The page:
Chancellor Philip Hammond delivered his Autumn Statement to the House of Commons yesterday. From extending the Help-to-Buy scheme to abolishing the Stamp Duty tax, here are the key points relevant to landlords, tenants and the property industry as a whole:
Stamp Duty changes for first-time buyers
First-time buyers in England, Northern Ireland and Wales spending up to £300,000 on a property will no longer pay the tax. Those paying up to £500,000 in high-price areas such as London will only be charged on the part of their purchase over £300,000.
Philip Hammond explained: “House prices are increasingly out of reach for many. It takes too long to save for a deposit and rents absorb too high a portion of monthly income. So the number of 25 to 34-year-olds owning their own home has dropped from 59% to just 38% over the last 13 years.”
300,000 new homes to be built each year by 2025
Philip Hammond also revealed plans to build 300,000 new homes a year by 2025 with the aim to make them more affordable. The Chancellor confirmed that £44 million would go towards capital funding, loans and guarantees to support house building throughout the country.
An extra £10 billion for Help to Buy Equity Loan scheme
As previously announced by Theresa May, the Chancellor confirmed that there would be a £10bn extension to the Help to Buy Equity Loan scheme. According to the Government, this measure should allow another 135,000 people to get on the property ladder.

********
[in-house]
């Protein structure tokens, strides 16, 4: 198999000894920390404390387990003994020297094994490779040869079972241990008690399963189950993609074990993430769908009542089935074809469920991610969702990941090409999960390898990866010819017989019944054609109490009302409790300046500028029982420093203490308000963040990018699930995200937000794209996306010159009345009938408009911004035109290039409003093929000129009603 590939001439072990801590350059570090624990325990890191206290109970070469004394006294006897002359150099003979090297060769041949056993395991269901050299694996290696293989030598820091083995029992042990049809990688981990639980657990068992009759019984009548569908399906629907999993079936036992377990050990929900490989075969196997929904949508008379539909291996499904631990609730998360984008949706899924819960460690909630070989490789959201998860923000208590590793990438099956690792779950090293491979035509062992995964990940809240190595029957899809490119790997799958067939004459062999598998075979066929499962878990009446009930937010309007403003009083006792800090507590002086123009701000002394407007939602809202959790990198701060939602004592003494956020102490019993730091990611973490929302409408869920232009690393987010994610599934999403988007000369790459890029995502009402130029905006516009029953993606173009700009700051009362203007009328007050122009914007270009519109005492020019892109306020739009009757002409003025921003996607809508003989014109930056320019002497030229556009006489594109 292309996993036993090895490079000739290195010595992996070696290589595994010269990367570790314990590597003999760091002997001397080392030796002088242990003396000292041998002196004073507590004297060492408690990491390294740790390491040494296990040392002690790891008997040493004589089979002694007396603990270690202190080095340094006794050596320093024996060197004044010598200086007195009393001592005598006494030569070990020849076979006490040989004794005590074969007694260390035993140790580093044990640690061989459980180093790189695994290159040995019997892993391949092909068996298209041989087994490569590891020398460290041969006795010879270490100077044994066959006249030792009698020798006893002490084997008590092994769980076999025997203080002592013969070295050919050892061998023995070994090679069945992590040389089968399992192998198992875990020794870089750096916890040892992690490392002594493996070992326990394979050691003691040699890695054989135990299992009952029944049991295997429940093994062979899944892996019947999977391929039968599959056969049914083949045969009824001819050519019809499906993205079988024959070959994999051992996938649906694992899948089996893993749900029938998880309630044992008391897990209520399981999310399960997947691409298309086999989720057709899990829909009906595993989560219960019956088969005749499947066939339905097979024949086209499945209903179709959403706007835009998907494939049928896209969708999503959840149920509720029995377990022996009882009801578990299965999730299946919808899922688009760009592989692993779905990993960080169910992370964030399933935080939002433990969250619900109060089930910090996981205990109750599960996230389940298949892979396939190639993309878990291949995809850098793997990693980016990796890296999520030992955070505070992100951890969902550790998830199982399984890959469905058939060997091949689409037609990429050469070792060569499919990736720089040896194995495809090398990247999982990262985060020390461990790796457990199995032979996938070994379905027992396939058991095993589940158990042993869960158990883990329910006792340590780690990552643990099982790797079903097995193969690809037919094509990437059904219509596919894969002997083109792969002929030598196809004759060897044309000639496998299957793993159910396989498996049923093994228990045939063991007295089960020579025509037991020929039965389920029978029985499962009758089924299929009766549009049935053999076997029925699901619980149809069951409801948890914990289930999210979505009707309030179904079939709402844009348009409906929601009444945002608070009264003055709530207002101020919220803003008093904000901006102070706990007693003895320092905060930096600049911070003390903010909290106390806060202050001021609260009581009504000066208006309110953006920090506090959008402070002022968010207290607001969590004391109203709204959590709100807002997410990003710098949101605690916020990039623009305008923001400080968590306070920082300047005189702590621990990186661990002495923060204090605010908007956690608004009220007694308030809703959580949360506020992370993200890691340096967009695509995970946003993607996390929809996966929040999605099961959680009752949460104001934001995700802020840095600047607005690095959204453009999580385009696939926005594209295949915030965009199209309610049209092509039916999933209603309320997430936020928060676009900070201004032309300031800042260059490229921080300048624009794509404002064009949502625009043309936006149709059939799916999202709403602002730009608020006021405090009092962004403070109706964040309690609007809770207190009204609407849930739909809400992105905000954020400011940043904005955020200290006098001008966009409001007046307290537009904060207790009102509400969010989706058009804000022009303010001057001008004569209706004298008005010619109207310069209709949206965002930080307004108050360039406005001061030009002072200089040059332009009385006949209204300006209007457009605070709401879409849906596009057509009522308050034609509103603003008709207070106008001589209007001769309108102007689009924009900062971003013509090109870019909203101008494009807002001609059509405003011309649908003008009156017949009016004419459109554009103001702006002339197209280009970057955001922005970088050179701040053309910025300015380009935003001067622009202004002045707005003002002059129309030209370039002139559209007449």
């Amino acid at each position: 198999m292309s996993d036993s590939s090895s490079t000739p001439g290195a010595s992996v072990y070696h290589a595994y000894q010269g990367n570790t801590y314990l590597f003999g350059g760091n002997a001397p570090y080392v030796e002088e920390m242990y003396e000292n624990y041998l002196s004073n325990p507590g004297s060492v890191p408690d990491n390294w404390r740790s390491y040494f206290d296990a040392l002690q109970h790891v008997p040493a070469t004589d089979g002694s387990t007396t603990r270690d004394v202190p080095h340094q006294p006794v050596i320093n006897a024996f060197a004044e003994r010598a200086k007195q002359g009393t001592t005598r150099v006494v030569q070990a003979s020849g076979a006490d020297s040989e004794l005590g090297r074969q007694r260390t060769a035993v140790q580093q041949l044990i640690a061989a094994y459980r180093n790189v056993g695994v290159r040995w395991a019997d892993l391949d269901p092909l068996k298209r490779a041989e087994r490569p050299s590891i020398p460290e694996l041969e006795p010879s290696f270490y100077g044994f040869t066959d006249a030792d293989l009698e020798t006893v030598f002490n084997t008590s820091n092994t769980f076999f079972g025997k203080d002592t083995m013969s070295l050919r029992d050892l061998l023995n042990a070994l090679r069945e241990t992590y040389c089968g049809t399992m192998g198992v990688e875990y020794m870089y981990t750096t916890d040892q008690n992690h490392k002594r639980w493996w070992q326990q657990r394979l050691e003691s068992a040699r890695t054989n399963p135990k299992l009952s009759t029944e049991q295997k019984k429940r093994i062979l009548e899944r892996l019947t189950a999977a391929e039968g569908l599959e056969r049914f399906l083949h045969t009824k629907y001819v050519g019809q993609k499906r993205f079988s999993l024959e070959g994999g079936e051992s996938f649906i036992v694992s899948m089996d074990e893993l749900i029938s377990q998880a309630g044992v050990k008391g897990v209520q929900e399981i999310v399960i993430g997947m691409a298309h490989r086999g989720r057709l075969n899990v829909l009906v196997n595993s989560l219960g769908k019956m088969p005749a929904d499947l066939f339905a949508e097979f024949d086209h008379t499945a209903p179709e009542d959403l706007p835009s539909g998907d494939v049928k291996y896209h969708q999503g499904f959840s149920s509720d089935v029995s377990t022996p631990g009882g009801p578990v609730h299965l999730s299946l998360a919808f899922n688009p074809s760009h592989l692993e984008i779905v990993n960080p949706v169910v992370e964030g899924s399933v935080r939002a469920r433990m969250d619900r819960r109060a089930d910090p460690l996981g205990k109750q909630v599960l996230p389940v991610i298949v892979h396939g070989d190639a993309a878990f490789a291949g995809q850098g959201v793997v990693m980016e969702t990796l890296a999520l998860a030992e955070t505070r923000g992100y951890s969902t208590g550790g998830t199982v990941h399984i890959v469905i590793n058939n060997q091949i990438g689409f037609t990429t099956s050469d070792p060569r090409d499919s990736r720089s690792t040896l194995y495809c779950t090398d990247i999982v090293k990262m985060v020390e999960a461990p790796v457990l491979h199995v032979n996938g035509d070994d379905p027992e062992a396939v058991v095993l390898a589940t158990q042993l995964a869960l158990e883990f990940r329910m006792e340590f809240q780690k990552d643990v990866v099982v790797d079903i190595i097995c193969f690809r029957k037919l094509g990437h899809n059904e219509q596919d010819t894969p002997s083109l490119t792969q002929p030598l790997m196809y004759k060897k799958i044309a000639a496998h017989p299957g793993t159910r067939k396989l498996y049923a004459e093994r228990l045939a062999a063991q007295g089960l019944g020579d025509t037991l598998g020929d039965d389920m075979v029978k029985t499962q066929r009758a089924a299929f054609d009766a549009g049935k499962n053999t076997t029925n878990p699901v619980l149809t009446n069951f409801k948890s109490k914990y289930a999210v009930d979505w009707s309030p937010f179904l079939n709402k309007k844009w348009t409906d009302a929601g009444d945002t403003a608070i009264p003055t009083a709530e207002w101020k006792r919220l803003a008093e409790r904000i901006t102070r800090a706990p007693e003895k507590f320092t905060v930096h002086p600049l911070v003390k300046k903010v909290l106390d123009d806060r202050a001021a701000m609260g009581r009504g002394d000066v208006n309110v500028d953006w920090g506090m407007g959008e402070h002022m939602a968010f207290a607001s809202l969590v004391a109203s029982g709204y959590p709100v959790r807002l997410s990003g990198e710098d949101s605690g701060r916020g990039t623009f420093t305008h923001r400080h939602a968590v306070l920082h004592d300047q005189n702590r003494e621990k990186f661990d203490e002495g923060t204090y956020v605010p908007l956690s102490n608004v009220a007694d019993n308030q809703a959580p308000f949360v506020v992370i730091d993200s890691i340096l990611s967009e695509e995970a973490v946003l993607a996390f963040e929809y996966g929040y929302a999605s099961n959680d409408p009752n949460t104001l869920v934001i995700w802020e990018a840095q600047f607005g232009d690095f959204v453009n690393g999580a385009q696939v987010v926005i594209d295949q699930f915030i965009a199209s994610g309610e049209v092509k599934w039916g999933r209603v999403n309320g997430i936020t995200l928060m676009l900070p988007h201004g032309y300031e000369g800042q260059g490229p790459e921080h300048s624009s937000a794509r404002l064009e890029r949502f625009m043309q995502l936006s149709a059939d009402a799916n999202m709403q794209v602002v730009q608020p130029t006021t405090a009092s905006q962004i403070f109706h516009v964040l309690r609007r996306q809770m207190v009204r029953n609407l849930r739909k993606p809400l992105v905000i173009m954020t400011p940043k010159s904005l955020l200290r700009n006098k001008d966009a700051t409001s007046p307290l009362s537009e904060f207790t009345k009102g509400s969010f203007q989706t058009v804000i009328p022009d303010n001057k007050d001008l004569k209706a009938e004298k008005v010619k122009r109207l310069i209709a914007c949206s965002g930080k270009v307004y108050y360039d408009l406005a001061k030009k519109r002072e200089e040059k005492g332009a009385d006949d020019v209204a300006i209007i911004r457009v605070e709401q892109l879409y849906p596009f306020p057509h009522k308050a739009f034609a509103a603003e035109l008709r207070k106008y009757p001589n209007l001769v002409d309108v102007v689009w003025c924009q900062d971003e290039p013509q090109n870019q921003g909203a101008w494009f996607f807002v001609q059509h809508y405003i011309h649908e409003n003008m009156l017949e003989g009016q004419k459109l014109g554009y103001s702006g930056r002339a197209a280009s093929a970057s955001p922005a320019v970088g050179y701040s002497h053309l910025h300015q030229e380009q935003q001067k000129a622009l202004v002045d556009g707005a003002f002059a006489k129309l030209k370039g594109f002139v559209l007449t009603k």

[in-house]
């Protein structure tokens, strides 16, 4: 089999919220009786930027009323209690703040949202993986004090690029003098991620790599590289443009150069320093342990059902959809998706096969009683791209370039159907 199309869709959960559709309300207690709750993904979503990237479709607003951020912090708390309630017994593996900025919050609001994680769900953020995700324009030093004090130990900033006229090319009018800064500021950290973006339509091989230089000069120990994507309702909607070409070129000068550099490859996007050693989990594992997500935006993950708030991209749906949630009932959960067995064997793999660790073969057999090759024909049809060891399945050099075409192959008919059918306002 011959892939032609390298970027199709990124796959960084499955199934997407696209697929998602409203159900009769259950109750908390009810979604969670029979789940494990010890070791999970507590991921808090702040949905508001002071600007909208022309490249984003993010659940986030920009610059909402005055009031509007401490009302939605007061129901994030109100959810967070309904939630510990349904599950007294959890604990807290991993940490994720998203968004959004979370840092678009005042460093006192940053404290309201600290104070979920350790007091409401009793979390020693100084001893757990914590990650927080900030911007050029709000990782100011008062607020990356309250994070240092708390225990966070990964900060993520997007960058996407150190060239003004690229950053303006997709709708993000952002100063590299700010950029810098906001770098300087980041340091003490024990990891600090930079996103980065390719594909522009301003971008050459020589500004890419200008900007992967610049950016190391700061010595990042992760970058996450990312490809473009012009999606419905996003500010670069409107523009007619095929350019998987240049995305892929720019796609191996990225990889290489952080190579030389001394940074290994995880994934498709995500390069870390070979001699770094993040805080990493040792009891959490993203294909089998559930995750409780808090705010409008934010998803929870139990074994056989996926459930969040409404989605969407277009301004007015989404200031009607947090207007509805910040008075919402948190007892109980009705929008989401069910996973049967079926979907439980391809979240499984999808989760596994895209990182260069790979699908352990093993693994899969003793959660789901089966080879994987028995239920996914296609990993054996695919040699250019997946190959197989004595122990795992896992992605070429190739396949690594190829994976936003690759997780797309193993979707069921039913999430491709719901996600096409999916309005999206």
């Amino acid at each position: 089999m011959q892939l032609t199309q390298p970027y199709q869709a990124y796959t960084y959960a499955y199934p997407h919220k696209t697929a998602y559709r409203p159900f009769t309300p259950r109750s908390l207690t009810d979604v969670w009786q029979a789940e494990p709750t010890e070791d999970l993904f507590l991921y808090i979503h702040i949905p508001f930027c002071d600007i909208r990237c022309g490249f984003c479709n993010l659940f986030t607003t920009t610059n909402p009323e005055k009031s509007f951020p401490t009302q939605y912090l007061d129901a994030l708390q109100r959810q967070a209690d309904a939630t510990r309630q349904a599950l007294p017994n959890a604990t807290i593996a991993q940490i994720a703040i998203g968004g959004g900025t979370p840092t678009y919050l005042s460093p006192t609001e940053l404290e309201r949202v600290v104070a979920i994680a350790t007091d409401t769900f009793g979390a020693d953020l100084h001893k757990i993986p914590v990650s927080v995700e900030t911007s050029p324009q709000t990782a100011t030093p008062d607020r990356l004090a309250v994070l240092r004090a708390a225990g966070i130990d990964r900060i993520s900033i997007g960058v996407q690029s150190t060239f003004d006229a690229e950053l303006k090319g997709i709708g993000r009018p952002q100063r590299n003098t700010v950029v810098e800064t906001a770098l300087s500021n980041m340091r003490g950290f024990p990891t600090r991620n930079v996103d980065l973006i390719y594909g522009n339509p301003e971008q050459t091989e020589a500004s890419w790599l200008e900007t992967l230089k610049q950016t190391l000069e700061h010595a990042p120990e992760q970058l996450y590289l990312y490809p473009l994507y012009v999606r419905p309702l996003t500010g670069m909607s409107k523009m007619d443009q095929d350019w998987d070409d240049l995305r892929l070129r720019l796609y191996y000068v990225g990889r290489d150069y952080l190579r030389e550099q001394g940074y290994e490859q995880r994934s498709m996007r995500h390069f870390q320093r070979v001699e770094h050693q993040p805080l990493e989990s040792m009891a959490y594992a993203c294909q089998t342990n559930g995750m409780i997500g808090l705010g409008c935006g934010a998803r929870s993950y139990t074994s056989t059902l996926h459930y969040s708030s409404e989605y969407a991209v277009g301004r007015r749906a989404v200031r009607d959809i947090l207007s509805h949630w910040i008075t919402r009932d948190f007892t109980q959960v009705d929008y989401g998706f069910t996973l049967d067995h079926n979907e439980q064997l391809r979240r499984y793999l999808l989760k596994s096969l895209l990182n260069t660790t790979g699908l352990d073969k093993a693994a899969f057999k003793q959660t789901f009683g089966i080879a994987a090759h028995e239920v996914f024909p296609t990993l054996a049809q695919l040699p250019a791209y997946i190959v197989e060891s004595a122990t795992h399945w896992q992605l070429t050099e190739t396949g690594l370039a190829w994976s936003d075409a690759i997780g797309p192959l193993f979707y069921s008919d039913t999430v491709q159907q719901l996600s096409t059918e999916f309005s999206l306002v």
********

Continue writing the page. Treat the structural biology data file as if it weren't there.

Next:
100% council tax premium on empty properties
Homeowners who leave their properties empty could see their council tax double. Chancellor Philip Hammond is giving local authorities the ability to charge 100% premium on council tax for empty properties. The surcharge was implemented to stop investors from leaving their properties empty.
Mr Hammond declared: “I want to address the issue of empty properties. It cannot be right to leave a property empty when so many people are desperate for a place to live, so we will legislate to give local authorities the power to charge a 100 per cent council tax premium.”
To find out more about what the changes mean for you, or for any other property requirements, give our team a call on 020 7078 0214, or send an email to firstname.lastname@example.org.